A federal judge has put off the sentencing of two friends of accused Boston Marathon bomber Dzhokhar Tsarnaev, saying Thursday that their cases could be affected by a legal question pending before the country’s highest court.
The US Supreme Court heard oral arguments Wednesday in a case that could define what can be considered “tangible” evidence in an obstruction of justice case, and that definition could influence the cases of Tsarnaev’s two friends, Azamat Tazhayakov and Dias Kadyrbayev.
Tazhayakov was found guilty in July and Kadyrbayev later pleaded guilty to obstruction of justice charges for removing Tsarnaev’s backpack from his dorm room and throwing it in a dumpster after Tsarnaev was identified as one of the suspected bombers.
At issue is whether discarding the backpack fits the type of obstruction of justice laws that prosecutors applied in their indictments of Tazhayakov and Kadyrbayev.
US District Judge Douglas P. Woodlock said in a two-page decision Thursday that “it is conceivable” that the Supreme Court’s definition of what can be considered “tangible” evidence could challenge the indictments of Tazhayakov and Kadyrbayev.
The judge said in a two-page decision issued Thursday that it would be wise to postpone the sentencing — which had been scheduled for next week — “at least until the Supreme Court has resolved [the case] and the parties have had an adequate opportunity to consider the implications of that resolution.”
The case before the Supreme Court — known as the Yates case — involves a Florida fisherman who was charged with a certain provision of obstruction of justice laws for throwing undersize fish back into the Gulf of Mexico after he had been cited by a wildlife officer.
The officer had told the fisherman, John Yates, to set the fish aside and return them to port.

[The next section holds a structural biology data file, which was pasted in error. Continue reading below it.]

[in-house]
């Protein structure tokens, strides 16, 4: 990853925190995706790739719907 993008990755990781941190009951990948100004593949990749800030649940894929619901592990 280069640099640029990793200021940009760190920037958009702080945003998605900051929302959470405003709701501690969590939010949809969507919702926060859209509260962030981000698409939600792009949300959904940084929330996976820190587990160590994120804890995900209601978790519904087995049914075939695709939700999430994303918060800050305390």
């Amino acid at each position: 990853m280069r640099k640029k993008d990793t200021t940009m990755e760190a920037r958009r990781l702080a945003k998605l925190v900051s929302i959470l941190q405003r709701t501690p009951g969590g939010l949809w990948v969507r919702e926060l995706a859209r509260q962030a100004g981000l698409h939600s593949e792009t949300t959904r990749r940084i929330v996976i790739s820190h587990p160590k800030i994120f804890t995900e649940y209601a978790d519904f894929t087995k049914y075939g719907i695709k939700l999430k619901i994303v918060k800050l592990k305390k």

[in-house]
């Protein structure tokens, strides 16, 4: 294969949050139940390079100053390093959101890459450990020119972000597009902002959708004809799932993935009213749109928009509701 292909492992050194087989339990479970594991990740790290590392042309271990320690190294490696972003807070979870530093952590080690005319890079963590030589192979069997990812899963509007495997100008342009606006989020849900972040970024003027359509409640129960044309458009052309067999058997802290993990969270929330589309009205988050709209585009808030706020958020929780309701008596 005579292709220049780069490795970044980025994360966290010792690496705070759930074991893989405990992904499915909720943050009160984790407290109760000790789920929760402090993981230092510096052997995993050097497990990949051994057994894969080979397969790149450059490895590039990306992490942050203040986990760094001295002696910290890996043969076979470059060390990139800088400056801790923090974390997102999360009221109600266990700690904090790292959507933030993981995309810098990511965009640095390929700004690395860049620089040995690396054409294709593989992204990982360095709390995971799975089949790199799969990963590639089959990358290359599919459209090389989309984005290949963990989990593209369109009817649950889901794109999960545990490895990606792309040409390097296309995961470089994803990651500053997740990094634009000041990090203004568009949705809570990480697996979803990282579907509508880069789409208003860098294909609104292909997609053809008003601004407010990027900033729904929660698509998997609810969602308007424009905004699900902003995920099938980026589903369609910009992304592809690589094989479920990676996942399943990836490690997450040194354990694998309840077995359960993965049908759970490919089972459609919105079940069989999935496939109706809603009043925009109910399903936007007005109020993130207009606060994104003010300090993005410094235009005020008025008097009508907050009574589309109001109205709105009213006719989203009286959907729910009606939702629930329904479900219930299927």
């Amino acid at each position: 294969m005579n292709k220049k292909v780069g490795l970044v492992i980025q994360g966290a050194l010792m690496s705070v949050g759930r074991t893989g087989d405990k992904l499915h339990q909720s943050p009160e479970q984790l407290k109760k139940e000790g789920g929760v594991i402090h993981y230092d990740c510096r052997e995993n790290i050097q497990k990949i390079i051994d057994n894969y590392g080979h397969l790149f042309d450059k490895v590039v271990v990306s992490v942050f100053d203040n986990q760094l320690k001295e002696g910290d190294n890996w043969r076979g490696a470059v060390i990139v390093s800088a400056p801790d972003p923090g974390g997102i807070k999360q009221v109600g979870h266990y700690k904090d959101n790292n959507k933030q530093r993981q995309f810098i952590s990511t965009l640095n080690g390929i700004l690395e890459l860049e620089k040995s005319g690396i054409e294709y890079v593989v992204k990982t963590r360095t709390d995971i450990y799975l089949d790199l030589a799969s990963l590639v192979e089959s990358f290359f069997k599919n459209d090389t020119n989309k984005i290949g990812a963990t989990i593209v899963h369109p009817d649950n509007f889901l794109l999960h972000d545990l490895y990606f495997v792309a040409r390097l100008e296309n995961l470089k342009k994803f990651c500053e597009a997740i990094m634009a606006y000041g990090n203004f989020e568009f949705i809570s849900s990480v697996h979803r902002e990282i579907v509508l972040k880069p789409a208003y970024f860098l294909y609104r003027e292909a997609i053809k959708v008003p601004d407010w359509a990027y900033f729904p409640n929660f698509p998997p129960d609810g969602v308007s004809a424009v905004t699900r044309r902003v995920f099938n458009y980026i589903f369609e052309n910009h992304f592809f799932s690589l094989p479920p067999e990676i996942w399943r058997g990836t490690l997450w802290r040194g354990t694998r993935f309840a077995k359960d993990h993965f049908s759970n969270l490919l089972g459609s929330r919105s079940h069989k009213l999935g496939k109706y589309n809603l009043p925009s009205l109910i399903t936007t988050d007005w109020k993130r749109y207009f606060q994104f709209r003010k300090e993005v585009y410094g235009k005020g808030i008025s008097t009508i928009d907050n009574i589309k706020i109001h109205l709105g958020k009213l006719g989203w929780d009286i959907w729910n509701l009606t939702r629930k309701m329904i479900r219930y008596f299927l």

Federal prosecutors applied a certain provision of obstruction of justice laws, under the Sarbanes-Oxley Act of 2002, that called for a punishment of up to 20 years in prison for the destruction of “any record, document or tangible object” to obstruct an investigation.
Yates was ultimately sentenced to 30 days in prison, though prosecutors had asked that he serve 3 years.
The Supreme Court was asked to decide whether prosecutors should have used the provision of the Sarbanes-Oxley Act in charging Yates, when other charges — with less severe punishment — were at their disposal.
The Sarbanes-Oxley provisions stemmed from the Enron bankruptcy scandal and criminalized the destruction of paper documents, computer records, or other “tangible” records.
Yates’ attorneys argued that there are no paper documents or similar “tangible” documents related to his case. And lawyers for Tazhayakov and Kadyrbayev argue that there are no paper documents or computer records in their cases.
Tsarnaev’s backpack contained a thumb drive, but Tazhayakov’s lawyers successfully argued during his trial that there was no evidence that Tazhayakov knew the backpack contained the thumb drive. The jury also acquitted Tazhayakov of charges of obstruction of justice for taking Tsarnaev’s computer from his dorm room.
Kadyrbayev pleaded guilty under an agreement that he would serve seven years in prison, but Woodlock said Thursday that the outcome of the Yates case could influence whether he would accept the plea deal.
The judge had ordered government prosecutors to address the Yates decision in an earlier court filing in September, but he said his decision Thursday to postpone the sentencing was based on his review of the “very vigorous argument” before the Supreme Court on Wednesday.
Nicholas Wooldridge, a lawyer for Tazhayakov, welcomed Woodlock’s decision.
“I think the judge made the right call, the sentencing should be adjourned before there’s any final determination as to what the correct judgment is on this case,” he said.
Robert Stahl, an attorney for Kadyrbayev, agreed.
“The court made the prudent and wise decision to hold off on sentencing until the Supreme Court decides the Yates decision since that decision affects the statute the government has charged in this case,” he said.
“The government has chosen [to use] this statute, and so what the Supreme Court does could potentially impact the case here.”
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